In the wake of the tragic shooting of Kathryn Steinle in San Francisco, on July 9, 2015, Representative Duncan Hunter (R-CA) introduced H.R. 3009, Enforce the Law for Sanctuary Cities Act, to amend section 241(i) of the Immigration and Nationality Act (INA) "to deny assistance to a State or political subdivision of a State that prohibits its officials from taking certain actions with respect to immigration."
INA 241(i) creates a framework whereby a State or its political subdivision holding an "undocumented criminal alien" (UCA) may request the United States Attorney General to either provide compensation as a matter of contract for the UCA's incarceration or to take the UCA "into the custody of the Federal Government and incarcerate the alien." Section 241(i)(3) of the INA defines a UCA as "an alien who has been convicted of a felony or two or more misdemeanors" and whose entry into the United States was unlawful or who was, at the time of being taken into custody by the State or political subdivision of a State, the subject of exclusion or deportation proceedings or not maintaining a valid nonimmigrant status. Section 241(i) prioritizes for federal incarceration those UCAs "who have committed aggravated felonies."
The proposed amendment to INA Section 241(i) would render ineligible to receive compensation under section 241(i)(1) those states or local governments that refuse to share information regarding, or to provide verification of, the citizenship or immigration status of an individual when requested by the Federal Government. Those states or local governments who run afoul of the provisions of the proposed amendment may also be denied access to certain funding under the Omnibus Crime Control and Safe Streets Act of 1968.
The ostensible purpose of H.R. 3009 is to punish so-called "sanctuary cities" that refuse to cooperate with Department of Homeland Security, by withdrawing critical funding for local law enforcement programs. It seems unlikely, however, that H.R. 3009 would actually be effective in preventing tragedies like the one which occurred in San Francisco. In fact, if the proposed law were enacted, it seems more likely than not that our cities would become increasingly unsafe since law enforcement would have less money to help it fight crime and protect citizens. H.R. 3009 also appears unworkable in that it contains no reliable, determinative definition of a "sanctuary city." Bills like H.R. 3009 give Congress a way to tell the American public that it is administering tough medicine, even when the remedy may do the patient more harm than good.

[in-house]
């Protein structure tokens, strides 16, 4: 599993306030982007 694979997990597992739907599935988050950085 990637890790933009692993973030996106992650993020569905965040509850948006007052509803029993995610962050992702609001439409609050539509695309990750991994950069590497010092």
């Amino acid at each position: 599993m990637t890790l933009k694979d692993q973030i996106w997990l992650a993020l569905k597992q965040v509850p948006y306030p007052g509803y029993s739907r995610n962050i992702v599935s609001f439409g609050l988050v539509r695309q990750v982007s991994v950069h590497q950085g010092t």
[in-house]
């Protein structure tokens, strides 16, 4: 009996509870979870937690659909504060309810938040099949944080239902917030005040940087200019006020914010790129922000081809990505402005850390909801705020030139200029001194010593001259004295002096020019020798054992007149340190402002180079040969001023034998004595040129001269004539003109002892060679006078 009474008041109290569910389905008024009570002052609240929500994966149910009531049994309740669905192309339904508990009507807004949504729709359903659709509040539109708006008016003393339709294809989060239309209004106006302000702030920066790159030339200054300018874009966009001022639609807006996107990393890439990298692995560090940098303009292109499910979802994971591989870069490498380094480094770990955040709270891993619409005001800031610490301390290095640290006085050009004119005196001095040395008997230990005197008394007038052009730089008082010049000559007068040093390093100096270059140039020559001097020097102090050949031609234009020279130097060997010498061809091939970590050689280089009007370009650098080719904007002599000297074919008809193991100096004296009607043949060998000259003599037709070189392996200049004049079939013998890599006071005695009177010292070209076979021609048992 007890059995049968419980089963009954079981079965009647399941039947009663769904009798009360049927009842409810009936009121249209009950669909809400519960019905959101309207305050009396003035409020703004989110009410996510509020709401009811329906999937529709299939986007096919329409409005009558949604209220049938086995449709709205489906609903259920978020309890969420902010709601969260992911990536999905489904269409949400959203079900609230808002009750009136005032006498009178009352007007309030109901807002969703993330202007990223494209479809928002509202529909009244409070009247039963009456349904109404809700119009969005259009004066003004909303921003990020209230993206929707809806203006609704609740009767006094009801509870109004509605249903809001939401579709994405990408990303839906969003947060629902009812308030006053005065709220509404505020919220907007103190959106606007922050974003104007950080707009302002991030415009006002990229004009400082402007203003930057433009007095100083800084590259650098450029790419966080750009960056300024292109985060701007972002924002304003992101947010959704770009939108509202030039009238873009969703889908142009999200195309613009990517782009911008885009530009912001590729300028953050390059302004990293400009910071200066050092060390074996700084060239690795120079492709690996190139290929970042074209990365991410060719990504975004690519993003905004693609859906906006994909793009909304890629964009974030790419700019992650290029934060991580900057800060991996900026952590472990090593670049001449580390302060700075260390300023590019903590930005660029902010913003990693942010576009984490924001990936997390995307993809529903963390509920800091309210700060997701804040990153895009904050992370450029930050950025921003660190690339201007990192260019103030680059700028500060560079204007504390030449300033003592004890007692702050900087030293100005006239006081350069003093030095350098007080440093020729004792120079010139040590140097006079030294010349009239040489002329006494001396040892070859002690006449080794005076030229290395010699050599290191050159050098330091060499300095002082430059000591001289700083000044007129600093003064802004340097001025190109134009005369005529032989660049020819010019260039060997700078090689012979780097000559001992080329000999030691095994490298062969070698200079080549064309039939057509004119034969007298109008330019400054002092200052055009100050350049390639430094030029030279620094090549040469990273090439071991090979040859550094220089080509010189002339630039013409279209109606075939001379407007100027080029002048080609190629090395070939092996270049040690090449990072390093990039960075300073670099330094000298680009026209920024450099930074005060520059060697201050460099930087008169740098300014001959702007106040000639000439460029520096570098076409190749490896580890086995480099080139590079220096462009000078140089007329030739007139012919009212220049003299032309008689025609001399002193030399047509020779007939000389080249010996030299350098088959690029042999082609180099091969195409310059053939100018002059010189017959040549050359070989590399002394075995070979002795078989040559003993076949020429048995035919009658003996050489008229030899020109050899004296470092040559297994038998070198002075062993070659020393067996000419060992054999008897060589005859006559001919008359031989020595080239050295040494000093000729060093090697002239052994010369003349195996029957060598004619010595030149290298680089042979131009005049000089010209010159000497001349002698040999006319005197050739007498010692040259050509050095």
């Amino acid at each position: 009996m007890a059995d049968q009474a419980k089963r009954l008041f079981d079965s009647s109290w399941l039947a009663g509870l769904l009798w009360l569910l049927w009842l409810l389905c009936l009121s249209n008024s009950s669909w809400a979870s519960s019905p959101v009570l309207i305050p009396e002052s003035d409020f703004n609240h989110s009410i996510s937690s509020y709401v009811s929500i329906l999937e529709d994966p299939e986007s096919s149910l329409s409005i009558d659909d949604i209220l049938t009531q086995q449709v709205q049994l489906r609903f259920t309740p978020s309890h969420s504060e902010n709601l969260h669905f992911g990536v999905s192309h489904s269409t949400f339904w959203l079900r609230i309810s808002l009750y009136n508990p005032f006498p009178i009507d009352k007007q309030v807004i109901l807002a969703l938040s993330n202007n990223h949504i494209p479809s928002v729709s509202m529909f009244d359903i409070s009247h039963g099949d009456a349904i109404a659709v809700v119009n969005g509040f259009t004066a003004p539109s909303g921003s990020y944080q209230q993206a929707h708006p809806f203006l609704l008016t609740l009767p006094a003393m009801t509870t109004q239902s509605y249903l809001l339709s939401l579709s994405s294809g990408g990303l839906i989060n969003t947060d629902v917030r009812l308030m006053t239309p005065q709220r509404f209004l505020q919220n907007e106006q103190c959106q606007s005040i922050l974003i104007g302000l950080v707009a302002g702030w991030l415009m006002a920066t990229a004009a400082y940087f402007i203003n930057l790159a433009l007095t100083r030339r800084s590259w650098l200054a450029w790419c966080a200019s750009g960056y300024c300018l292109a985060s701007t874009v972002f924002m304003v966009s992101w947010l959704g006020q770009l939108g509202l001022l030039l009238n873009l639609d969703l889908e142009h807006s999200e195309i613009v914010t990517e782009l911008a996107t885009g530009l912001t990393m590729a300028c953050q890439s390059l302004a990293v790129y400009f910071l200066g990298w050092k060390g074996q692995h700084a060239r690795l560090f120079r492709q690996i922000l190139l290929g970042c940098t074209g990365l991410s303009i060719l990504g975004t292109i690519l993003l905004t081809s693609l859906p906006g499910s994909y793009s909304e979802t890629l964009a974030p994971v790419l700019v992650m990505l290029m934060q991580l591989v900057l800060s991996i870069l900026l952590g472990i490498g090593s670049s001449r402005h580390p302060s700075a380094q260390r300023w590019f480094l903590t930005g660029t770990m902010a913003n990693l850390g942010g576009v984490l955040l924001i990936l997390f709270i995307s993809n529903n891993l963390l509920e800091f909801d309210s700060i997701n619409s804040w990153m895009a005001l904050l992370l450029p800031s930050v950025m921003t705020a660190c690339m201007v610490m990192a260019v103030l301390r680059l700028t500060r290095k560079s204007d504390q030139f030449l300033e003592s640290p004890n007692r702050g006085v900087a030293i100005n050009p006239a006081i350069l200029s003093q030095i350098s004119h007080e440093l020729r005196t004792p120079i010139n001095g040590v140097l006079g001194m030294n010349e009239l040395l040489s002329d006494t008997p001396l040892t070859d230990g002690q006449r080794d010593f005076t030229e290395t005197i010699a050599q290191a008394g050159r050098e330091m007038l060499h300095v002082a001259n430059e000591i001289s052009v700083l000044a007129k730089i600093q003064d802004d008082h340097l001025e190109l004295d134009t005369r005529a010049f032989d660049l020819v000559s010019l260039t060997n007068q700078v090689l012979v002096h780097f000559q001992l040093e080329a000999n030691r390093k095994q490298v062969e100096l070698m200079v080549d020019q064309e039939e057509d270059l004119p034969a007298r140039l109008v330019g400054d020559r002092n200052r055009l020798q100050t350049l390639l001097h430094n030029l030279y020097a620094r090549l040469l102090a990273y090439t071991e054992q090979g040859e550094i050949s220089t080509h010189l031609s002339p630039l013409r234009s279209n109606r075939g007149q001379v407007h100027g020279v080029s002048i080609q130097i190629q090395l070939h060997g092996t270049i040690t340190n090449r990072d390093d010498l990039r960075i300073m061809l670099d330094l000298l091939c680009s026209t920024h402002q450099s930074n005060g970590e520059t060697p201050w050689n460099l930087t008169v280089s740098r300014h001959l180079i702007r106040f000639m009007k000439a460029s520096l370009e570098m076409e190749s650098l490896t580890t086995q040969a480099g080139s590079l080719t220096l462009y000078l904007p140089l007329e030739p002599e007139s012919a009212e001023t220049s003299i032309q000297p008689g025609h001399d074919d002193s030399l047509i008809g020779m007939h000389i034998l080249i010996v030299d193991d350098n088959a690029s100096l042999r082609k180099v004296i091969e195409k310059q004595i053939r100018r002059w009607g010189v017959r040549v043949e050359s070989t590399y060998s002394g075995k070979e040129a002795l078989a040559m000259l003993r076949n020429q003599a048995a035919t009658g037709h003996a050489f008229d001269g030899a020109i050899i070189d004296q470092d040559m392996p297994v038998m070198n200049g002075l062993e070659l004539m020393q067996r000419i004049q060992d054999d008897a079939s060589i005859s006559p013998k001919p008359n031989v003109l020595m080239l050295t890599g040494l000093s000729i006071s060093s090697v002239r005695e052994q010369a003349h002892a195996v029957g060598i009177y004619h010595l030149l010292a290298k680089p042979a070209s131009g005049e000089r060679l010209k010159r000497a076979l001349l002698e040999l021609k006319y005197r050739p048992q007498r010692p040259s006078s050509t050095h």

On the other hand, the Federal Government does have an interest in seeing that its laws are enforced, and removing discretionary funding from states and local government is one way of doing that. Viewed in this light, H.R. 3009 as much reflects the frustration of the Federal Government's inability to secure the cooperation of so-called "sanctuary cities" in incarcerating UCAs as it does to grope for a solution to reduce acts of violence perpetrated by individuals without lawful authorization to remain in the United States.